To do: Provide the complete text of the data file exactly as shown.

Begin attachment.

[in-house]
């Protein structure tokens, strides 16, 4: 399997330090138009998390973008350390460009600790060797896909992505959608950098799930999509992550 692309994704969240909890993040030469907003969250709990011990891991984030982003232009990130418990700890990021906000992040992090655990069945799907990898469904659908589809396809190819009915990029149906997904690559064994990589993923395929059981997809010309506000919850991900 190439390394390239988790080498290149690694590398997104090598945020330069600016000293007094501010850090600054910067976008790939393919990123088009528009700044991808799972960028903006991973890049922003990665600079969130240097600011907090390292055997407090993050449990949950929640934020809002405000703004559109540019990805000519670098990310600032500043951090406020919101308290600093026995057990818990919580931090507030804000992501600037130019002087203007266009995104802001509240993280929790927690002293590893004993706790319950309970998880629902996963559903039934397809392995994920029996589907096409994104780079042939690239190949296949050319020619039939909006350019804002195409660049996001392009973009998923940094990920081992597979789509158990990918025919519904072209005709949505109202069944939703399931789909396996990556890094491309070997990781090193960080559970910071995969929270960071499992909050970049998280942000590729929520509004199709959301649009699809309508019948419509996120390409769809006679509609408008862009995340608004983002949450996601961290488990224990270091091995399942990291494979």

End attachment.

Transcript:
[in-house]
């Protein structure tokens, strides 16, 4: 399997330090138009998390973008350390460009600790060797896909992505959608950098799930999509992550 692309994704969240909890993040030469907003969250709990011990891991984030982003232009990130418990700890990021906000992040992090655990069945799907990898469904659908589809396809190819009915990029149906997904690559064994990589993923395929059981997809010309506000919850991900 190439390394390239988790080498290149690694590398997104090598945020330069600016000293007094501010850090600054910067976008790939393919990123088009528009700044991808799972960028903006991973890049922003990665600079969130240097600011907090390292055997407090993050449990949950929640934020809002405000703004559109540019990805000519670098990310600032500043951090406020919101308290600093026995057990818990919580931090507030804000992501600037130019002087203007266009995104802001509240993280929790927690002293590893004993706790319950309970998880629902996963559903039934397809392995994920029996589907096409994104780079042939690239190949296949050319020619039939909006350019804002195409660049996001392009973009998923940094990920081992597979789509158990990918025919519904072209005709949505109202069944939703399931789909396996990556890094491309070997990781090193960080559970910071995969929270960071499992909050970049998280942000590729929520509004199709959301649009699809309508019948419509996120390409769809006679509609408008862009995340608004983002949450996601961290488990224990270091091995399942990291494979």